The person in question who managed to orchestrate that particular lot of rot, pretty much ignored my advice and went out and bought a huge German fermentor, himalayan salt, a mandolin and probably even a pair of lederhosen and a Tyrolean hat for all know. It was kind of like blindfolding someone and sending them down a mountain road in a brand new Porsche. I thought he should start with the sauerkraut version of a Trabant. My suggestion had been to make a 5 lb. batch in a large glass jar to start with and move up from there.

After the crash came, he thought he had used too much salt because " Himalayan salt is strong stuff." Huh?. Strong salt? How can a salt which contains mineral inclusions be stronger than a crystal salt?

Unfortunately now, he has preloaded his crock with a lot of nasty inhabitants; not an impossible chore to rectify but I am thinking he might be in for a few more trips to the body shop before he masters that mountain road.

The best recommendation for salt concentration I have found , as a general rule, is 5% but that's the way I do things; techniques usually settle on a workable formula eventually, not a theoretical one.

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Re: Sauerkraut for a mycologist.

#9 Post by Sauerkraut » Thu Jul 25, 2019 5:09 pm

apochronaut wrote:The person in question who managed to orchestrate that particular lot of rot, pretty much ignored my advice and went out and bought a huge German fermentor, himalayan salt, a mandolin and probably even a pair of lederhosen and a Tyrolean hat for all know.
That is so funny. Well, I like their enthusiasm at any rate.

I would love a few quick pointers on optimizing brine for fermented pickles - I just started my first ever batch from home-grown pickling cucumbers and they don't look right.

Also fun and easy to make are yogurt and sparkling cider out of apple juice and Saccharomyces boulardii (a good, temporal yeast for the gut, though know to make a person burpy). Or let it ferment longer for that hard cider bite.

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Re: Sauerkraut for a mycologist.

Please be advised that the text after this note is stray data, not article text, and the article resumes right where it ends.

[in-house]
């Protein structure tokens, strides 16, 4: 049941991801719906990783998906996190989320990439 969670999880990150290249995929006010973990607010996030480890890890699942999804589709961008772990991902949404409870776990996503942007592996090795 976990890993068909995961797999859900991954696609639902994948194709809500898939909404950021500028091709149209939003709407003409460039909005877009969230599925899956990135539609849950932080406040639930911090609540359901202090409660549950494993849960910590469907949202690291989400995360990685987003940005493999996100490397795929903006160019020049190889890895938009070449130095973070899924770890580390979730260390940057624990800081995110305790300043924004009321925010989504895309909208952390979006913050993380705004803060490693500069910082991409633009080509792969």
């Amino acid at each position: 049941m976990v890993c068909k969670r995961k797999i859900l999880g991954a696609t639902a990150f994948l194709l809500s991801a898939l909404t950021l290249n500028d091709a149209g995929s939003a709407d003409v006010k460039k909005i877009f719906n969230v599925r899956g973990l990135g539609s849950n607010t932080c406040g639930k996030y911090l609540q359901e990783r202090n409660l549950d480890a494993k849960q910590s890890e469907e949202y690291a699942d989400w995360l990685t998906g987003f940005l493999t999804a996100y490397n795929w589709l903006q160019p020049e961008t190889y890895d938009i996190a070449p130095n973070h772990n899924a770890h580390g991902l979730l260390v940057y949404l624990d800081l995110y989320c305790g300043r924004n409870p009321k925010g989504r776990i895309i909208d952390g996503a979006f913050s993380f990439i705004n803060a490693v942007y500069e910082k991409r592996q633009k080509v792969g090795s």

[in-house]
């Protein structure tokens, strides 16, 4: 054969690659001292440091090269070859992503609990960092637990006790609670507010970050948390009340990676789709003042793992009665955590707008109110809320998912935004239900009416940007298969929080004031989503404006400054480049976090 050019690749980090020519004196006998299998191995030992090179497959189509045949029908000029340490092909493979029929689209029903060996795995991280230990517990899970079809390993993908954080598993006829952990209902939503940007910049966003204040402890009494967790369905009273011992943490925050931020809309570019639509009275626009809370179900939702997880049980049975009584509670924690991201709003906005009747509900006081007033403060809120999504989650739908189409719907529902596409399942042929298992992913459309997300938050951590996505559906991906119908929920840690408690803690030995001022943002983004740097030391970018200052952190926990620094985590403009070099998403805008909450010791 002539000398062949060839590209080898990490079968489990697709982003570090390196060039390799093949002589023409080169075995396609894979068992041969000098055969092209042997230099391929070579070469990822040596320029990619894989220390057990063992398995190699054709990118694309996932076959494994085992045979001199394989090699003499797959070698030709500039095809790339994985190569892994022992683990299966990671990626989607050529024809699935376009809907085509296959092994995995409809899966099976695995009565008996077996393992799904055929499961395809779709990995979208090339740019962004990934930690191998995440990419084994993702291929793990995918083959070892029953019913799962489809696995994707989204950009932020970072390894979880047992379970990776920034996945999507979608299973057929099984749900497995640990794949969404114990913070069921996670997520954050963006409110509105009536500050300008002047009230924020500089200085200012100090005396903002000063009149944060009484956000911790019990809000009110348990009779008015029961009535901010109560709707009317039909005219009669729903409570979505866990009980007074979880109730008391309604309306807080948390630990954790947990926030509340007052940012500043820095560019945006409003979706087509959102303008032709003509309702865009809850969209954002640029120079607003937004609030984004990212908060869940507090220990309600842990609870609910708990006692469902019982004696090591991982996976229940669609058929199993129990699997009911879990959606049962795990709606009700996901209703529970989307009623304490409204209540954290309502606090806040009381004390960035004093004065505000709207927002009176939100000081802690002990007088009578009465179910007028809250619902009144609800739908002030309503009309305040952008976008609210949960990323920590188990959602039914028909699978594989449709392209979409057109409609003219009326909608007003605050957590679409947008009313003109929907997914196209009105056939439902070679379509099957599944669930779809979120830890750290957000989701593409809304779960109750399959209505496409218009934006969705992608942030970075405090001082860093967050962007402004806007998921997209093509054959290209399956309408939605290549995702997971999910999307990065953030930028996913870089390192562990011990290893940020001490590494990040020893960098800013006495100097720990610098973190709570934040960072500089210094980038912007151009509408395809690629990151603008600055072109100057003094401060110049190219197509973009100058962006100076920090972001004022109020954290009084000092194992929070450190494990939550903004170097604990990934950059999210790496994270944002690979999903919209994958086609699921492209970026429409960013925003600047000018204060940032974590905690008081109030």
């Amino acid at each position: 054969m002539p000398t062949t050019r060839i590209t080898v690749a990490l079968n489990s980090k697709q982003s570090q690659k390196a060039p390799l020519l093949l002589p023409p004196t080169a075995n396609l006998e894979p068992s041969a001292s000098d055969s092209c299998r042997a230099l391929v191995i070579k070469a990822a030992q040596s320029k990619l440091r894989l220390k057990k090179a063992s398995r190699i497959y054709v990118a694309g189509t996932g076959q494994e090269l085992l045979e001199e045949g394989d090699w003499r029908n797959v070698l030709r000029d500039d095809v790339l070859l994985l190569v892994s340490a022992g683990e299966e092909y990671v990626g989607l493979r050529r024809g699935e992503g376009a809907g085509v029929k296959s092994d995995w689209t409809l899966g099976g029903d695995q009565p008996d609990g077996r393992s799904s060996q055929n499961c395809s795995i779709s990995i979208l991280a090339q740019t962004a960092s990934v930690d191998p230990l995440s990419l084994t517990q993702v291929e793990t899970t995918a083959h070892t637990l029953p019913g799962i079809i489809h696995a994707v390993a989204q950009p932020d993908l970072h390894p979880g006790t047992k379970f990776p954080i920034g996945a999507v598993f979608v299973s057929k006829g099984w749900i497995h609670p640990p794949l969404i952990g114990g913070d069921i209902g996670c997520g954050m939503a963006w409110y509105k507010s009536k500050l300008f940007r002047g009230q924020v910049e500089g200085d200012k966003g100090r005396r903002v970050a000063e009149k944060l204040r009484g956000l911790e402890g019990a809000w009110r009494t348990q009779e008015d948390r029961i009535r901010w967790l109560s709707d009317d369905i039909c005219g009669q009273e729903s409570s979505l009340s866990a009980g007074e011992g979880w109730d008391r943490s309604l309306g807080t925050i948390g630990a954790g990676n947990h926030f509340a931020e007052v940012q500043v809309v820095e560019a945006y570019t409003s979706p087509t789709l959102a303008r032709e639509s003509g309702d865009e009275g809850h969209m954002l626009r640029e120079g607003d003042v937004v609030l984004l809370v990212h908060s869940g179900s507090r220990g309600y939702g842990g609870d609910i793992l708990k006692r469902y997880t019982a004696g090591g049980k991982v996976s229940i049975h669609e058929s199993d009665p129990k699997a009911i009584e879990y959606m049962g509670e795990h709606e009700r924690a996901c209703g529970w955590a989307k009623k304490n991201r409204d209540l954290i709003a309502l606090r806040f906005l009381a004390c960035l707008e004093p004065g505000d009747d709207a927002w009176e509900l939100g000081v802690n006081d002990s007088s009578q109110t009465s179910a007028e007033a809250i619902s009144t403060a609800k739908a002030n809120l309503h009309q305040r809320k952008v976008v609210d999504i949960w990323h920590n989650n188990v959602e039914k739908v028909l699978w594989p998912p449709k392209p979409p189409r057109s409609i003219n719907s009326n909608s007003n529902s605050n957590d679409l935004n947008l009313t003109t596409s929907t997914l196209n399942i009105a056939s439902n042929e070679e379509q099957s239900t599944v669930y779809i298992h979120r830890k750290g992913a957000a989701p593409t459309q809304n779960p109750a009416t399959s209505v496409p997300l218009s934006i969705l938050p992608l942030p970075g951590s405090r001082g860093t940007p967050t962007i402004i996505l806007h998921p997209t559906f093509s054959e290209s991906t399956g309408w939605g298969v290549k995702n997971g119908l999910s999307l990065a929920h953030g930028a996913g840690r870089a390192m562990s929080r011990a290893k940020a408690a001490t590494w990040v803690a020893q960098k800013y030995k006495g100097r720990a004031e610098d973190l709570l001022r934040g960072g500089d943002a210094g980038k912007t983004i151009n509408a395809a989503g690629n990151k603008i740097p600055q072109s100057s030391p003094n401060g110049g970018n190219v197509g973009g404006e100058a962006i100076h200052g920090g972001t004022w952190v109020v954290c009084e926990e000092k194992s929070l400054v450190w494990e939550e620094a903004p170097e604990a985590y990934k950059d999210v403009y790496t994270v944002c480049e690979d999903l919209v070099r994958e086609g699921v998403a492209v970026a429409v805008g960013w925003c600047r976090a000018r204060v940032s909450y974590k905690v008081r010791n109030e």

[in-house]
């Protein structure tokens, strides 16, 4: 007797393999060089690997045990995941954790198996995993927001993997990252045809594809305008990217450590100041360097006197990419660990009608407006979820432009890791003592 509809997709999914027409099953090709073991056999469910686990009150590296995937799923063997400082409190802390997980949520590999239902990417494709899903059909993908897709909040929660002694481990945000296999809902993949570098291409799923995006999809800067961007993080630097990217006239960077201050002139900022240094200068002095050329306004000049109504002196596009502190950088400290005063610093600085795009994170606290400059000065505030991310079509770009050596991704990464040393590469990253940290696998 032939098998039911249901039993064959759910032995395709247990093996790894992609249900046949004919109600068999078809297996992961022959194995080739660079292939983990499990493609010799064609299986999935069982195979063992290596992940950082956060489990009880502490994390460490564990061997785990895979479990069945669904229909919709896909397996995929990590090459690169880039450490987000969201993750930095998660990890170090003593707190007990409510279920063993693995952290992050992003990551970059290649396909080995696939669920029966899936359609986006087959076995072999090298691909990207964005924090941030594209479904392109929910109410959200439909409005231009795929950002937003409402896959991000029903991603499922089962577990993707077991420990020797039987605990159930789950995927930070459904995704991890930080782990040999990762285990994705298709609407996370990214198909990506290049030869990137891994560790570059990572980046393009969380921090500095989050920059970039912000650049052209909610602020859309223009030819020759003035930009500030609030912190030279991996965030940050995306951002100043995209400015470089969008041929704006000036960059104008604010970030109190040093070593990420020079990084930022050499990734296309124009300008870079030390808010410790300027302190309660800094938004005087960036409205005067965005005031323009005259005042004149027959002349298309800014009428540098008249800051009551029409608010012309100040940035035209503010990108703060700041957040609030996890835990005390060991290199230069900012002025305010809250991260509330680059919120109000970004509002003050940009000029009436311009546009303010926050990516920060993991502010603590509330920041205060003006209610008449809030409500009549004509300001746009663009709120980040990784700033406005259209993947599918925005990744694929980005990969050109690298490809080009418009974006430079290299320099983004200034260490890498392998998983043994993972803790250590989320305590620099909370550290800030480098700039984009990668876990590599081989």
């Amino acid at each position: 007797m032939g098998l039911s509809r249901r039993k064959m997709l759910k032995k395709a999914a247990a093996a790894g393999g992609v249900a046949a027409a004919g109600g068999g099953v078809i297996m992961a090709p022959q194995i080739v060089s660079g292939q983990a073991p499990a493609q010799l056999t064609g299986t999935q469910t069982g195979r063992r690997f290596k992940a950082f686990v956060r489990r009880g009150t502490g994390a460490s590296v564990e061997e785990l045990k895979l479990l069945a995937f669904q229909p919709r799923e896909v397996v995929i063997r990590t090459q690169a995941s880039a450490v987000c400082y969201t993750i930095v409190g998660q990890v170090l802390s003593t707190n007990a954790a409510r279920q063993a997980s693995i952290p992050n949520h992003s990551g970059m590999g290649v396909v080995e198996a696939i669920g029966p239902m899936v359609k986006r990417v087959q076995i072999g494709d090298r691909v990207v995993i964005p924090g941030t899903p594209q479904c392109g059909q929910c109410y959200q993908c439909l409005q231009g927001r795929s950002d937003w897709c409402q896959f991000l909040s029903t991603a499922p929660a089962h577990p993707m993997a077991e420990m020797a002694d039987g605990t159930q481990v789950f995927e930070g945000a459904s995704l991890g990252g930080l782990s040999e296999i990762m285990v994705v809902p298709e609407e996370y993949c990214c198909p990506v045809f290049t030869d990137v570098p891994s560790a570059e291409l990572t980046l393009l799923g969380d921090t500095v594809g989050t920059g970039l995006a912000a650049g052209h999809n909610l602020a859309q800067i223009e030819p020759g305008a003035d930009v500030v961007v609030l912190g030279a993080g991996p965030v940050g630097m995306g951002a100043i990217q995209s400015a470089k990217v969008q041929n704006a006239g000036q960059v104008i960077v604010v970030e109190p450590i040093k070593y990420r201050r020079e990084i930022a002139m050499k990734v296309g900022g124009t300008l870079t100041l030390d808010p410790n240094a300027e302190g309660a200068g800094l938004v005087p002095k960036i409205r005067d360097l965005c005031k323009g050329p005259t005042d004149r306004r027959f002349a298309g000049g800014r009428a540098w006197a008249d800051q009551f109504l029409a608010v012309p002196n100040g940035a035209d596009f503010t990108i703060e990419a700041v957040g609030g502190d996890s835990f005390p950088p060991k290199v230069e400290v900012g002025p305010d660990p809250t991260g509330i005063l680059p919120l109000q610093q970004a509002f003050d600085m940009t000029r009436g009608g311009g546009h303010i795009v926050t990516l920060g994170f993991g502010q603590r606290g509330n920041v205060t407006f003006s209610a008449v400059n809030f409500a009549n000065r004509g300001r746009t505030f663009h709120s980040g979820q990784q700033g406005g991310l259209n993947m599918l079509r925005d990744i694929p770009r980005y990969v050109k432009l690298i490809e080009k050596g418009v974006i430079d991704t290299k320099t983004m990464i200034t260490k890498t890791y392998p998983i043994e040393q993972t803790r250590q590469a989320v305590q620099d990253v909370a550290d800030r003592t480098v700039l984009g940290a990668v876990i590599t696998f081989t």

#10 Post by apochronaut » Thu Jul 25, 2019 11:07 pm

Sauerkraut wrote:
apochronaut wrote:The person in question who managed to orchestrate that particular lot of rot, pretty much ignored my advice and went out and bought a huge German fermentor, himalayan salt, a mandolin and probably even a pair of lederhosen and a Tyrolean hat for all know.
That is so funny. Well, I like their enthusiasm at any rate.

I would love a few quick pointers on optimizing brine for fermented pickles - I just started my first ever batch from home-grown pickling cucumbers and they don't look right.

Also fun and easy to make are yogurt and sparkling cider out of apple juice and Saccharomyces boulardii (a good, temporal yeast for the gut, though know to make a person burpy). Or let it ferment longer for that hard cider bite.

I will p.m. you the old dill recipe and the method I use for kim chi, which can be adapted to sauerkraut.

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Re: Sauerkraut for a mycologist.

#11 Post by Sauerkraut » Fri Jul 26, 2019 2:13 pm

Many thanks, Apochronaut.

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Re: Sauerkraut for a mycologist.

#12 Post by ImperatorRex » Fri Jul 26, 2019 8:41 pm

Helmut Thaler in Mikrokosmos, 68. Jahrgang, 1979, Page 237: Translated from German: